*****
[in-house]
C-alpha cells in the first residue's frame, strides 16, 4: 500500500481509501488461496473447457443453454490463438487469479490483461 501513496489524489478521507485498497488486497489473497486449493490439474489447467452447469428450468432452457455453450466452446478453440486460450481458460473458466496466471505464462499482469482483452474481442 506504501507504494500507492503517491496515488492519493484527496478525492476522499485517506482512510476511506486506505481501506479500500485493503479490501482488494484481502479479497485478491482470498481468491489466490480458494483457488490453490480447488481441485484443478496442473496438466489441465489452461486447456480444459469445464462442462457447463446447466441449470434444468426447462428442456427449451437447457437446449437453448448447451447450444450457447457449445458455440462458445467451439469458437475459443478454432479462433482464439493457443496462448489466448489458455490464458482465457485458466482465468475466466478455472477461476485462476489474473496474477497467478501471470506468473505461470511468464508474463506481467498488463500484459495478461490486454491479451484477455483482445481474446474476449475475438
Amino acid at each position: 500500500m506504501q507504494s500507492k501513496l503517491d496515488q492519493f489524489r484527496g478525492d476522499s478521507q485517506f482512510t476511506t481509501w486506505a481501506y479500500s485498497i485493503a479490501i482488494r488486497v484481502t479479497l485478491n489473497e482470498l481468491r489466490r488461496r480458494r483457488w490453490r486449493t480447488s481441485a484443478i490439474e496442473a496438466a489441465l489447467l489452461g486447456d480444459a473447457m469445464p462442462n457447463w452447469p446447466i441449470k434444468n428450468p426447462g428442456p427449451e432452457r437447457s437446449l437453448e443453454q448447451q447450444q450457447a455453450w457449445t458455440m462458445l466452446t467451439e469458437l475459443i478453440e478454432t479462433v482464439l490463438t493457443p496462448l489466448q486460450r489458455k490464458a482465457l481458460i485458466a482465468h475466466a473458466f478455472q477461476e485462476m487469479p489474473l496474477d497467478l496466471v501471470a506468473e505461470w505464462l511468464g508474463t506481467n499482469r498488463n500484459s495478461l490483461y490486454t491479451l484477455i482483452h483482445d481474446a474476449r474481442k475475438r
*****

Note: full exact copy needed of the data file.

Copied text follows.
[in-house]
C-alpha cells in the first residue's frame, strides 16, 4: 500500500481509501488461496473447457443453454490463438487469479490483461 501513496489524489478521507485498497488486497489473497486449493490439474489447467452447469428450468432452457455453450466452446478453440486460450481458460473458466496466471505464462499482469482483452474481442 506504501507504494500507492503517491496515488492519493484527496478525492476522499485517506482512510476511506486506505481501506479500500485493503479490501482488494484481502479479497485478491482470498481468491489466490480458494483457488490453490480447488481441485484443478496442473496438466489441465489452461486447456480444459469445464462442462457447463446447466441449470434444468426447462428442456427449451437447457437446449437453448448447451447450444450457447457449445458455440462458445467451439469458437475459443478454432479462433482464439493457443496462448489466448489458455490464458482465457485458466482465468475466466478455472477461476485462476489474473496474477497467478501471470506468473505461470511468464508474463506481467498488463500484459495478461490486454491479451484477455483482445481474446474476449475475438
Amino acid at each position: 500500500m506504501q507504494s500507492k501513496l503517491d496515488q492519493f489524489r484527496g478525492d476522499s478521507q485517506f482512510t476511506t481509501w486506505a481501506y479500500s485498497i485493503a479490501i482488494r488486497v484481502t479479497l485478491n489473497e482470498l481468491r489466490r488461496r480458494r483457488w490453490r486449493t480447488s481441485a484443478i490439474e496442473a496438466a489441465l489447467l489452461g486447456d480444459a473447457m469445464p462442462n457447463w452447469p446447466i441449470k434444468n428450468p426447462g428442456p427449451e432452457r437447457s437446449l437453448e443453454q448447451q447450444q450457447a455453450w457449445t458455440m462458445l466452446t467451439e469458437l475459443i478453440e478454432t479462433v482464439l490463438t493457443p496462448l489466448q486460450r489458455k490464458a482465457l481458460i485458466a482465468h475466466a473458466f478455472q477461476e485462476m487469479p489474473l496474477d497467478l496466471v501471470a506468473e505461470w505464462l511468464g508474463t506481467n499482469r498488463n500484459s495478461l490483461y490486454t491479451l484477455i482483452h483482445d481474446a474476449r474481442k475475438r